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Memory problems


LindaMW
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We have been battling this horrible disorder for 14 months now. But my biggest concern at this point is his memory.

 

Example--He was going to start playing basketball for school in November, so we went to get the new high tops, but unfortunately he has been sick and has never gone back to school. Now we are cyber schooling and signed him up at our local rec center. I got the shoes out for his first game and he saw them on the floor and asked who they were for. He said he did not remember us buying them a month ago.

 

This is so scary. Has anyone seen this with their children? Does this mean there is permenant damage?

 

Sometimes you think you have this under some control and then a new issue pops up. Why do these children have to suffer with this?

 

Thanks

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Yes, we had memory issues. There are both specific events and then large stretches of time that my DS has completely lost. Some of it I chalk up to the power of the brain to sort of protect you from the tough times, and some of it, I'm sure, has to do with the whole NMDA receptor/glutamate thing that's also found to be at issue in some cases of encephalitis, Alzheimer's, etc.

 

My son even once remarked that he felt as though he was "like Grandpa" (who does have Alzheimer's) because, while he could easily remember events that dated back 2 or 3 years, he had trouble remembering events of the previous week. Most of his memory lapses seemed to be with short-term and/or processing memory, while his long-term memory remained largely in tact.

 

We found that supplementing with taurine assisted the processing memory, i.e., kept him on better track with multi-step tasks so that we didn't have to constantly remind him what came next. In the end, the memory deficits eased up and disappeared completely as he became healthier.

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DD15 has this too, most notably academically in reading comprehension. It is like she wasn't even in the room when we read, discussed or reviewed. This seems to affect more of the language portion of her brain than the numerical or spatial.

 

I am finding that she can learn....it goes into her long-term memory....she just cannot seem to access it short term.

 

Nancy, it is encouraging to hear that some of this may be temporary.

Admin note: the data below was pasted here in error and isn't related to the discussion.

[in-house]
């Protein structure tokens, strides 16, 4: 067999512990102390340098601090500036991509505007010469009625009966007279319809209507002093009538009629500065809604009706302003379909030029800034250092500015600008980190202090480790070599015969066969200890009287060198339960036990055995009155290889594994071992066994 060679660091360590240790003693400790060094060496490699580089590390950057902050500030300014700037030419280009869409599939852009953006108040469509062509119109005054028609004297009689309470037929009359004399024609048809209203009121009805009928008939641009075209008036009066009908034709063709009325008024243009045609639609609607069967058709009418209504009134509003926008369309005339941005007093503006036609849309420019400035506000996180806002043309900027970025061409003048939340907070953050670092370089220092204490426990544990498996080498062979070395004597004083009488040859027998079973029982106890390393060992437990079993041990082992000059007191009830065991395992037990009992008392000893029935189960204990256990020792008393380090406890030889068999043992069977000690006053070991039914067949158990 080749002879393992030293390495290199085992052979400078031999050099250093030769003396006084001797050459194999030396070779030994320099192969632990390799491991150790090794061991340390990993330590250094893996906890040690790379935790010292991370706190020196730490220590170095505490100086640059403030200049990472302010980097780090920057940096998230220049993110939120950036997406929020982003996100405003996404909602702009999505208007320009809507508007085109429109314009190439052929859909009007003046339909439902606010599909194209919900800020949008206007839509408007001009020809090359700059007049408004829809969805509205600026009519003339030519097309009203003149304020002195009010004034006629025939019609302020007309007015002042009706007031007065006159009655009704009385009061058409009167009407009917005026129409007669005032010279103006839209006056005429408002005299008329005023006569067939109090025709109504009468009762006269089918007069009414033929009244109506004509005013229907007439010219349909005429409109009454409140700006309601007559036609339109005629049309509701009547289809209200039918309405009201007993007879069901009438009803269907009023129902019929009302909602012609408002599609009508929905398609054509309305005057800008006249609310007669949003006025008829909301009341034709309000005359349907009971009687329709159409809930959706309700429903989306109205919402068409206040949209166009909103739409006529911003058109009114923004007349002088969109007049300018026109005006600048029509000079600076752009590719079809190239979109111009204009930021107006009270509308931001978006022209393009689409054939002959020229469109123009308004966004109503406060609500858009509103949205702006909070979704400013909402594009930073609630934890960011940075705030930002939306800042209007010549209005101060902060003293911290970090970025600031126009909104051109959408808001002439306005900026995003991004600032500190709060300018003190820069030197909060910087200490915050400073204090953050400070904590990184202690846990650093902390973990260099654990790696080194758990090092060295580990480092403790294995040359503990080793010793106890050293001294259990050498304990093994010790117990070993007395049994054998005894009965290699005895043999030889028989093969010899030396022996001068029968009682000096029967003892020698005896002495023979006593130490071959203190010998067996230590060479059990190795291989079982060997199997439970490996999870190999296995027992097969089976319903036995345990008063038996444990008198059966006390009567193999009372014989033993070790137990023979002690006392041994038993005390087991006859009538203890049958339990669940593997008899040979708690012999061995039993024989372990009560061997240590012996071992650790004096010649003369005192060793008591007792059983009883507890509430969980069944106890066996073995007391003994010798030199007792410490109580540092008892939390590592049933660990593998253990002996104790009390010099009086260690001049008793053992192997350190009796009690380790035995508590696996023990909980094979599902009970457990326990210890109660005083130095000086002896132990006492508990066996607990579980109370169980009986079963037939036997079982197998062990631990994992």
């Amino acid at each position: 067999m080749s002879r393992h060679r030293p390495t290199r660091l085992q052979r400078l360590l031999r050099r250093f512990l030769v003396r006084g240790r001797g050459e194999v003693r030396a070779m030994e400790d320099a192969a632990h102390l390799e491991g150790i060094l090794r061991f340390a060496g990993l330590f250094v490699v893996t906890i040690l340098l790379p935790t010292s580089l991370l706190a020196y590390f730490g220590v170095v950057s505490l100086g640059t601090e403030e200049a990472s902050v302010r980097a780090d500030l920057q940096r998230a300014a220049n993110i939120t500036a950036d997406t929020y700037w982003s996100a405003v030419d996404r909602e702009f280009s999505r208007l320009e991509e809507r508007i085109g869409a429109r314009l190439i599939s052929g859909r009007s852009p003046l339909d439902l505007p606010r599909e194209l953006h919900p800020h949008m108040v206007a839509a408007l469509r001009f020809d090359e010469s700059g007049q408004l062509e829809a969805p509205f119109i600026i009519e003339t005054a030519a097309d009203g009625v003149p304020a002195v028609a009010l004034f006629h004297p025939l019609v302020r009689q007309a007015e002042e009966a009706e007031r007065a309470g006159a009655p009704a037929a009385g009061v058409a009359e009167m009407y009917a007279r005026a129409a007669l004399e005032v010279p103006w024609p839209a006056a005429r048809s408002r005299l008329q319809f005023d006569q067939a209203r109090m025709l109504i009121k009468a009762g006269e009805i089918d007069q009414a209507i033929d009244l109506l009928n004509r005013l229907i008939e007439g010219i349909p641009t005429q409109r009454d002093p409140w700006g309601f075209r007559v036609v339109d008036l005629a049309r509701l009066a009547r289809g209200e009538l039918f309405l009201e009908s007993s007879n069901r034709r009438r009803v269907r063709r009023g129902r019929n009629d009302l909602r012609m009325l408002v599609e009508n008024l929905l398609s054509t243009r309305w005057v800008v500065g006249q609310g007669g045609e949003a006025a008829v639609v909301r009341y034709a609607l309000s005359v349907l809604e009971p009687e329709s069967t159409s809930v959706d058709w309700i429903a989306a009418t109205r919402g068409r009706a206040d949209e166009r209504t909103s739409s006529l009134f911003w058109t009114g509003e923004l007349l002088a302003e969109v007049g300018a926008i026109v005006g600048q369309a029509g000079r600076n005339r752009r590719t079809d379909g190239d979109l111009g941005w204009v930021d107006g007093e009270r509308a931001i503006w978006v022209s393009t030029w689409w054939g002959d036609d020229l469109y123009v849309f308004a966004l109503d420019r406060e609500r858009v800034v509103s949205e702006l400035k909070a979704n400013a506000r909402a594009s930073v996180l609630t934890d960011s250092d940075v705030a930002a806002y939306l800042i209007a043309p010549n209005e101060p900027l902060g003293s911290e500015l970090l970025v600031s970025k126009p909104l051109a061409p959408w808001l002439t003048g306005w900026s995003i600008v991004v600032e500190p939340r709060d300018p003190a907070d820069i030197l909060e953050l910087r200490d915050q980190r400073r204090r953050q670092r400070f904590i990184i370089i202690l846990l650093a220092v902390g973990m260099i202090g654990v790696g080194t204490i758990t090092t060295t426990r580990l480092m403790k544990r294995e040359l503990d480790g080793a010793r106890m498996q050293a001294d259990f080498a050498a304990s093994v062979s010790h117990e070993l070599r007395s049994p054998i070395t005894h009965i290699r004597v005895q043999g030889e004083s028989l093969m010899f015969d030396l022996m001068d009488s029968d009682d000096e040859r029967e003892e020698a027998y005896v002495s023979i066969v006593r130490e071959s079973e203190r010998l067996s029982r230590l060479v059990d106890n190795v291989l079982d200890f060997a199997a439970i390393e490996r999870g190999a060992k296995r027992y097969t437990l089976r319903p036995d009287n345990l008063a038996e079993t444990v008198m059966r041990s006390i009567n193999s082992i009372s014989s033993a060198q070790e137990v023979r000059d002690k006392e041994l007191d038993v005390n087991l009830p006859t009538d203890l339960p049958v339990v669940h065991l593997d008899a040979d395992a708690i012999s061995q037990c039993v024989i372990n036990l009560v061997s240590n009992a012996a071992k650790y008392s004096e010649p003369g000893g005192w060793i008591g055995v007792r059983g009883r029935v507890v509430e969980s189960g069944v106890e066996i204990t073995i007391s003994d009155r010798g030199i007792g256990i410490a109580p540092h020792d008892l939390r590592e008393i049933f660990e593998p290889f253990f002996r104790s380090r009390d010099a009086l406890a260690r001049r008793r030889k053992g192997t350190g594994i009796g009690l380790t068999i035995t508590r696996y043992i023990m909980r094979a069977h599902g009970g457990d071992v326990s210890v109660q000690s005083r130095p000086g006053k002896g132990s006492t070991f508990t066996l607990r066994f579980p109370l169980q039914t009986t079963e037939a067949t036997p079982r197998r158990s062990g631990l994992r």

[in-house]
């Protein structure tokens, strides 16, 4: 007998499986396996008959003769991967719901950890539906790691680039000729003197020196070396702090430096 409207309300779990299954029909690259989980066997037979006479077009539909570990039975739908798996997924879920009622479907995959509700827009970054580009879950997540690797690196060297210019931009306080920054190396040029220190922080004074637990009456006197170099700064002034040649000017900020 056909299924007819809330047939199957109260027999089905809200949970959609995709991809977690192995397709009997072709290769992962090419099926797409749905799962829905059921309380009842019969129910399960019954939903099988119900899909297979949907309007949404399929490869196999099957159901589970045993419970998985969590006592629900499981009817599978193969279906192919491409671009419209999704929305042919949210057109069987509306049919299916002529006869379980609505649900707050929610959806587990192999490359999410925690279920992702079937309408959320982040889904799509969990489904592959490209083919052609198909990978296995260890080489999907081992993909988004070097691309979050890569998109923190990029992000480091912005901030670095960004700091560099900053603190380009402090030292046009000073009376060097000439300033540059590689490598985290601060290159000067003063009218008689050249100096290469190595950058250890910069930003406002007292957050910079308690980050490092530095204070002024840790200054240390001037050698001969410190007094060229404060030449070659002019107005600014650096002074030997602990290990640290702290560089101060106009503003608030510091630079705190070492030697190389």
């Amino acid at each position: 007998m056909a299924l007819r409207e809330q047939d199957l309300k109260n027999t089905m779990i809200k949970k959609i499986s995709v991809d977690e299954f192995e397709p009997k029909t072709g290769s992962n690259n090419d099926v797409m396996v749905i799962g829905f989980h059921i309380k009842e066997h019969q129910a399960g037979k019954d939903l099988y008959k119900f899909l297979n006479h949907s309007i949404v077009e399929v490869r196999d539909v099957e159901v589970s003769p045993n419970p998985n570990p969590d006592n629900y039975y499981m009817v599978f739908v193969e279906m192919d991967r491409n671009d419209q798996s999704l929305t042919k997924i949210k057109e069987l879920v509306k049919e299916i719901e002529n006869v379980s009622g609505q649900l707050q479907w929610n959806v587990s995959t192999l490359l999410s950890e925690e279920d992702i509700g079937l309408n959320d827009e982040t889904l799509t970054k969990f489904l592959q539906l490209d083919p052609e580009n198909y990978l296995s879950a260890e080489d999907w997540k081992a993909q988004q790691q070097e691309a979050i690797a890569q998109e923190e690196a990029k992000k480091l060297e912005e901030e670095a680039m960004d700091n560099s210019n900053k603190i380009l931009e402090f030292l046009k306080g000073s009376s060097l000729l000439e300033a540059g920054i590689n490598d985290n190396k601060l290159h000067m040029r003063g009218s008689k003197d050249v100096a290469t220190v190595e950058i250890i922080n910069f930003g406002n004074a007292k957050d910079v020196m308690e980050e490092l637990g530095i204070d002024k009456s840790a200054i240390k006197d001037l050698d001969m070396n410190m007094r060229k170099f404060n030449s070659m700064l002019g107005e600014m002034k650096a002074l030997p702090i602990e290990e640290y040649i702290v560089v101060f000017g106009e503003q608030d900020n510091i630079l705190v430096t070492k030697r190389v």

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We too have has memory problems with DS 8. Teacher emailed about DS failing a test and thought DS has a processing problem.

 

Am not sur where to go from here. Pediatrician prescribed ADHD Rx but not convinced this is the best route.

 

Any other suggestions??

 

Memory loss seems to be short term and comprehension.

 

Thx all!

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We too have has memory problems with DS 8. Teacher emailed about DS failing a test and thought DS has a processing problem.

 

Am not sur where to go from here. Pediatrician prescribed ADHD Rx but not convinced this is the best route.

 

Any other suggestions??

 

Memory loss seems to be short term and comprehension.

 

Thx all!

 

From our experience, this is a PANDAS/PANs effect and will subside over time, but it can cause problems . . . particularly academic . . . while it is in play. We tried ADD/ADHD med, also (Intuniv), really to no positive effect.

 

Again, taurine has essentially no side effects, but it may help this "processing memory," i.e., their ability to stay connected with "what comes next" in a multi-step tasking situation. For a while, our DS would completely lose track of where he was, what he was doing; it could look very ADD-ish. For instance, he'd be taking a shower and forget whether or not he'd already washed his hair, or washed his face, etc. So he took to re-washing lots of times because he couldn't remember what he had or hadn't washed. Therefore, everything took that much more time. Same thing with getting dressed, brushing teeth, doing a reading assignment for homework, etc. When we introduced taurine, we thought we saw some improvement, and as he's healed and the inflammation has stopped being a chronic issue for him, all of this has improved.

 

You might also try zinc, as it has helped with attention in our case, also.

 

In the meantime, you might try adding mnenomic devices, more frequent memory drills for memorized academic information, and/or take advantage of some accommodations that give your child some extra memory support when it comes to quizzes and/or tests.

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Did you find Hearbuilders? http://www.hearbuilder.com/

 

I have heard good things about their products. My DS had auditory processing problems long ago and only Brainbuilders and Earobics were available for home use. I believe Hearbuilders is more advanced in terms of graphics, etc. and the other two have remained rather basic.

 

We ended up doing Fast Forward, which requires a provider. The progress he made with a month or so of that would have taken him two years to achieve in language therapy. I am a huge fan of Fast Forward, but it works only with certain sorts of auditory processing deficits. When we did it, if the child didn't meet certain levels of improvement in the first few days, they would advise stopping and refunded your money.

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